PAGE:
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5.0 out of 5 stars wow, March 17 2005
By A Customer
This review is from: The Dark Tower 1: The Gunslinger, Expanded and Revised Edition (Hardcover)
First off, let me say I have not read the revised version, but I have read all seven books in the series. I personally believe revision was not necessary - the point is to enjoy a good story, not pick it apart (I hate that). While some would argue the first book is dull and tedious, all it did for me was whet my appetite for more to answer the questions raised by the first book. Roland was an enigma in the first book and I fell in love with him and his story immediately. Both of my kids read and loved the original and the debates we had over it were great. Mr. King, you have done a disservice to yourself by revising a book that truly didn't need it. Ladies, in Roland you will find a man very like the one we all hold in our secret heart.
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5.0 out of 5 stars Incredible, a must read, July 16 2004
By A Customer
This review is from: The Dark Tower 1: The Gunslinger, Expanded and Revised Edition (Hardcover)
This has to be my favorite book of all time. It is the beginning to an epic saga, in my opinion, much greater than Tolkins. The scenes and characters (however minor) stick with you long after you have put this remarkable book down. The righting is vivid and detailed, it feels as if you are right there with Roland pursuing the Man in Black and later his quest for the Tower. One of the remarkable things about this epic series is the world (or worlds) that are its settings. The imagination used to create the setting in these volumes is incredible. There is, in my mind, only one major flaw in The Dark Tower series, and that is that it has to end. The Gunslinger and The Dark Tower series is a must have for any reader. I urge you to by this book. I guarantee you will be engrossed in this amazing epic.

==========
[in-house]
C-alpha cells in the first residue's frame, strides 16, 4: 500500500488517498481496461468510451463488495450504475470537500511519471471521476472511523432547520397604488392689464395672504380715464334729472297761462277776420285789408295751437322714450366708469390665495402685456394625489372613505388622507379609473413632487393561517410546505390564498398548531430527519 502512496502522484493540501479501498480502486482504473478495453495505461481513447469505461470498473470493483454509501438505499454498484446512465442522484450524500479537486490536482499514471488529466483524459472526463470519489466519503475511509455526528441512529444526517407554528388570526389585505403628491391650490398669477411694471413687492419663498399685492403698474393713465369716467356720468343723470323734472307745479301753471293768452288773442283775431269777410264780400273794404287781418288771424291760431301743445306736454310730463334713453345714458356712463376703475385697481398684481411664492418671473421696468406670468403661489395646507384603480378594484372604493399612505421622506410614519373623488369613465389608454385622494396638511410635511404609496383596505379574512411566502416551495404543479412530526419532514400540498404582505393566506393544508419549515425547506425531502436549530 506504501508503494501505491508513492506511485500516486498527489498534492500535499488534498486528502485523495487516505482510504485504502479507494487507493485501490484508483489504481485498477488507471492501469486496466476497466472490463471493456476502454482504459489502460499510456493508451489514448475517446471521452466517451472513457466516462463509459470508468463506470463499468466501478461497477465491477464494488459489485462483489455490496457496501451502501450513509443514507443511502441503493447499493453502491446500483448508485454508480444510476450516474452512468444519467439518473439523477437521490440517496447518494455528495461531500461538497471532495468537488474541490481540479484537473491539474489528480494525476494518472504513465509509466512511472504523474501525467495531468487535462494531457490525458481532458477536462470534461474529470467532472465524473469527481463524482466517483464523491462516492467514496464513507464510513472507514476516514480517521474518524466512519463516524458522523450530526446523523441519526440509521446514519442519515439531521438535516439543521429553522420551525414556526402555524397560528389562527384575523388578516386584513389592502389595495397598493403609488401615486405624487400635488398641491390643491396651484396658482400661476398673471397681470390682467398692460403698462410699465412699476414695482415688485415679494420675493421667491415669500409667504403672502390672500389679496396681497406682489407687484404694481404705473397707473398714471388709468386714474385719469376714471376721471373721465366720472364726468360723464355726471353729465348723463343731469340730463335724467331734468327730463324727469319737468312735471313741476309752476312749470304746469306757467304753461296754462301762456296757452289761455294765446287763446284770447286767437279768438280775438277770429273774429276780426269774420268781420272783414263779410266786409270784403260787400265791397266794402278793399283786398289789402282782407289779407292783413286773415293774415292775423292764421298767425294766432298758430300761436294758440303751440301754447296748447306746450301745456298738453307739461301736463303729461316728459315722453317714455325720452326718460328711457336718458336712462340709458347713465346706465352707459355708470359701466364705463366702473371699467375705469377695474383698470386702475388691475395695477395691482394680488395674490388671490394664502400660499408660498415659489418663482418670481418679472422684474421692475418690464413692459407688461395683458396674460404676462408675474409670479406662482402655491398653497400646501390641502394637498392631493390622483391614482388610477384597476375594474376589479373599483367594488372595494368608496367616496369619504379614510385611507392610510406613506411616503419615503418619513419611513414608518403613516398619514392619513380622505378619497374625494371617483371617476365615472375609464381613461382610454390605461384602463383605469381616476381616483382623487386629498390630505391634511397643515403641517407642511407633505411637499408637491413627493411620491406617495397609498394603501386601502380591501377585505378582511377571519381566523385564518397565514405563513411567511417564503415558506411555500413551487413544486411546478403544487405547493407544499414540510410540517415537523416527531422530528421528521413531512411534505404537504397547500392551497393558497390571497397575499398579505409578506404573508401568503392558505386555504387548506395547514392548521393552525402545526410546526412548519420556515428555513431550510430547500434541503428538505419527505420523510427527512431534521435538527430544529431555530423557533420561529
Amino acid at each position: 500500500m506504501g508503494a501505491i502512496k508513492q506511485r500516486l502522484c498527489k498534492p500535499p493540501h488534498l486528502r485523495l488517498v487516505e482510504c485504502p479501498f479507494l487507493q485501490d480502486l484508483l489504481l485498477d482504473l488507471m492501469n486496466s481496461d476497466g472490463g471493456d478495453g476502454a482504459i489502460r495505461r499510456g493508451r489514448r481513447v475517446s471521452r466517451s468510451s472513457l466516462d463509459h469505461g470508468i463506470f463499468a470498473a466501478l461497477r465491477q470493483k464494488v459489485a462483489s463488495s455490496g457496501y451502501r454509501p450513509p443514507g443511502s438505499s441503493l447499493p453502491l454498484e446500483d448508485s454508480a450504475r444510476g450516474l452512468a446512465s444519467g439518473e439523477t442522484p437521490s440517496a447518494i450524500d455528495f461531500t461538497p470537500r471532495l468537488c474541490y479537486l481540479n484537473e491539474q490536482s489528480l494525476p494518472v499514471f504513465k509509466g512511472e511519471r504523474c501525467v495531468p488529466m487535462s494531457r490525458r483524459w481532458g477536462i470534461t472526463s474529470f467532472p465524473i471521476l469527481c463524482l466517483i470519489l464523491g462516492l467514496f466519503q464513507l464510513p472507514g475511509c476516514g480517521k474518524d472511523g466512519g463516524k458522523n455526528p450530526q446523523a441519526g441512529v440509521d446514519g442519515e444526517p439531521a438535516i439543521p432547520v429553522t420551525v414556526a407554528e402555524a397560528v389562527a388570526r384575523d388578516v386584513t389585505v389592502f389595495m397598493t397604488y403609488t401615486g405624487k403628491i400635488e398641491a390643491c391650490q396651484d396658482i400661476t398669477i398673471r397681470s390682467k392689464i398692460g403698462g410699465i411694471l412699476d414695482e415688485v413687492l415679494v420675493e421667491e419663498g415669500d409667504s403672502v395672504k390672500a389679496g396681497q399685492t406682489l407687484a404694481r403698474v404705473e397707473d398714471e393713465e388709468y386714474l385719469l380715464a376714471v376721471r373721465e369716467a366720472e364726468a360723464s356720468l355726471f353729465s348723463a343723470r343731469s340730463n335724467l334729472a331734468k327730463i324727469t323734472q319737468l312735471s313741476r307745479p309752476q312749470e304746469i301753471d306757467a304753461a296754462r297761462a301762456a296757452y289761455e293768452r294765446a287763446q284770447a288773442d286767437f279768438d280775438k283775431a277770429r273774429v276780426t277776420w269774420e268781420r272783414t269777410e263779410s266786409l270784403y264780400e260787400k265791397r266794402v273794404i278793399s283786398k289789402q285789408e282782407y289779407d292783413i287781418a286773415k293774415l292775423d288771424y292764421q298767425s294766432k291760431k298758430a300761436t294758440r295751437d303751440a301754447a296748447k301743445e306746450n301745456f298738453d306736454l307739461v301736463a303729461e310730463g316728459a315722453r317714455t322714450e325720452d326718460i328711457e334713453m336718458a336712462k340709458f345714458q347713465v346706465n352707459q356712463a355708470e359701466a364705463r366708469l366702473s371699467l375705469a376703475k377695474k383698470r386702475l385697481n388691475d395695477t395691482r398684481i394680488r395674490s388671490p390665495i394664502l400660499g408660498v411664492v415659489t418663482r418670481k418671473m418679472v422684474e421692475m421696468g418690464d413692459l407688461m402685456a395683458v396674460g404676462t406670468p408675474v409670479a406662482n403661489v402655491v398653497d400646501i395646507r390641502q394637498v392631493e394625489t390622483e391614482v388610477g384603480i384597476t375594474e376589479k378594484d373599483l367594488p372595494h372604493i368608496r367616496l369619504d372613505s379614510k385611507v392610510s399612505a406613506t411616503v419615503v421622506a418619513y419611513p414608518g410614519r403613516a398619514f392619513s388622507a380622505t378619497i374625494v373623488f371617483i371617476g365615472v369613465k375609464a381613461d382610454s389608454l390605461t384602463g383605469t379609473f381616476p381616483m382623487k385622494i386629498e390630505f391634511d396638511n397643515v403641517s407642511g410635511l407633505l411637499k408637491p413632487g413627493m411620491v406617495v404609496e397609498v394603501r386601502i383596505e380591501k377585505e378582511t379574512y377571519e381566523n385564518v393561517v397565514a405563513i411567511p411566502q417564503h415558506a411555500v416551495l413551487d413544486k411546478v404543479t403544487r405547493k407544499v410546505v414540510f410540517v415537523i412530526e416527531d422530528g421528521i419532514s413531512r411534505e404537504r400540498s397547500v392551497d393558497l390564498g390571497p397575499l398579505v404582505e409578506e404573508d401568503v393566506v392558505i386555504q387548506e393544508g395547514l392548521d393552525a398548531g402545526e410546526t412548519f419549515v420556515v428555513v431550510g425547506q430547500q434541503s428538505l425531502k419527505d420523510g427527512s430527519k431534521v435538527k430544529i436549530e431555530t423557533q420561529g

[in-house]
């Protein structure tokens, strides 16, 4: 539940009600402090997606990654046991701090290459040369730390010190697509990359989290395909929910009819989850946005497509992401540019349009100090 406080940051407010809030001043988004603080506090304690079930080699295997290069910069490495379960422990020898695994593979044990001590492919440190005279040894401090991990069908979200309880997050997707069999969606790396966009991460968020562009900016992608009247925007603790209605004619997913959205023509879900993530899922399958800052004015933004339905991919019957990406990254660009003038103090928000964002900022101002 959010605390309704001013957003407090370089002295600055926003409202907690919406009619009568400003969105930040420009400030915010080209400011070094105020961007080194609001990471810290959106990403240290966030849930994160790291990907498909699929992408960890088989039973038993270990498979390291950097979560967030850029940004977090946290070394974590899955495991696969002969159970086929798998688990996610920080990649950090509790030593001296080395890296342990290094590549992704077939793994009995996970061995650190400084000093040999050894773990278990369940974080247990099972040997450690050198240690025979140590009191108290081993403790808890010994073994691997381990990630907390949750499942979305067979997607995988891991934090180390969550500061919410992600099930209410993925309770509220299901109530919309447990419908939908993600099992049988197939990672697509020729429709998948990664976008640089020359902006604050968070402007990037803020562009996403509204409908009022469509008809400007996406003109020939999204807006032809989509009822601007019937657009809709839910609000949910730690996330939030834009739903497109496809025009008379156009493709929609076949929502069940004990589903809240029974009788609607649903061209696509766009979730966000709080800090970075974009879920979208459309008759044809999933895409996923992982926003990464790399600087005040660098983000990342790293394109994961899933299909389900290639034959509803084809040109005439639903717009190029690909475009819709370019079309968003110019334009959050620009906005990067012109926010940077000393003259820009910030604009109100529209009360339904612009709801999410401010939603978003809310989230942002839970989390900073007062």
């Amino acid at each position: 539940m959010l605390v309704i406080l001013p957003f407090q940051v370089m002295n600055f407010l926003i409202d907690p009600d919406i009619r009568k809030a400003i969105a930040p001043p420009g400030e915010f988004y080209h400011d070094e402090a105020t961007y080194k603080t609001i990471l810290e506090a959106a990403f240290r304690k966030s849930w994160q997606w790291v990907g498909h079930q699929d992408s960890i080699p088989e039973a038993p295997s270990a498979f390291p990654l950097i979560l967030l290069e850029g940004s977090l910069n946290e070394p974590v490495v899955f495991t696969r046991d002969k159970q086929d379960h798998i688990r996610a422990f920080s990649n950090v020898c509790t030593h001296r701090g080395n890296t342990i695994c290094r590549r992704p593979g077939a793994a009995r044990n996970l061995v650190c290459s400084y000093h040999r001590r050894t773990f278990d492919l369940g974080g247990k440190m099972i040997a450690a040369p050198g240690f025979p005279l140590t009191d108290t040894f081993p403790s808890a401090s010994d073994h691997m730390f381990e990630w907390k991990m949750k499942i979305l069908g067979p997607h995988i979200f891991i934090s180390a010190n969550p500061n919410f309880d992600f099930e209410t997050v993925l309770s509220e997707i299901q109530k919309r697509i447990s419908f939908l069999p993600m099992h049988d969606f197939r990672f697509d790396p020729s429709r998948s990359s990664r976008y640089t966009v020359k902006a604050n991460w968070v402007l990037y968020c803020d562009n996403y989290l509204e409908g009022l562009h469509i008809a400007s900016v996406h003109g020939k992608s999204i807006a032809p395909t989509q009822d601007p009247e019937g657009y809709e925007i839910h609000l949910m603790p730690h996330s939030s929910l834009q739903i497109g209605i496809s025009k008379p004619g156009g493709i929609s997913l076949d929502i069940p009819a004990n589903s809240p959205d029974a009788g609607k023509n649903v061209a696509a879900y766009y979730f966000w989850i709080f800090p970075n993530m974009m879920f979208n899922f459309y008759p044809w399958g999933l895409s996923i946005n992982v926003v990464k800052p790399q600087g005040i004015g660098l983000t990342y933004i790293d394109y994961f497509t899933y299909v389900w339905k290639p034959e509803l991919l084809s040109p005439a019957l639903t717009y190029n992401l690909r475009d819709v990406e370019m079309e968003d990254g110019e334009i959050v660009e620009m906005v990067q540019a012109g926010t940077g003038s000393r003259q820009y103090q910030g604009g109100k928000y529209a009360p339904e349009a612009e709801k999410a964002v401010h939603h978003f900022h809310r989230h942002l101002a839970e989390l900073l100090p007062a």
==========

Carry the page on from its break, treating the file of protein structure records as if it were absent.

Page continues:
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4.0 out of 5 stars Good But What's The Plot/Point?, July 14 2004
By 
Leprechaun (Bedford, New Hampshire United States) - See all my reviews
This review is from: The Dark Tower 1: The Gunslinger, Expanded and Revised Edition (Hardcover)
This is a really nice and well written novel but I had much trouble understanding what was supposed to happen. I am guessing that this book was to set up for the rest of the series but it didn't exactly set up anything. For 300 pages, this nice character, who occasionally (for unknown reasons) goes postal and slaughters everyone in sight, seeks a man in black. He finally finds him and I don't know if it's just me but I had absolutely no idea what the man in black said to him. The writing isn't too complicated, the ideas are just extremely far-fetched and different; this isn't necessarily a bad thing but to enjoy the read, you have to have an open mind. So, overall, very well written; very confusing at parts, and no true feat to be accomplished.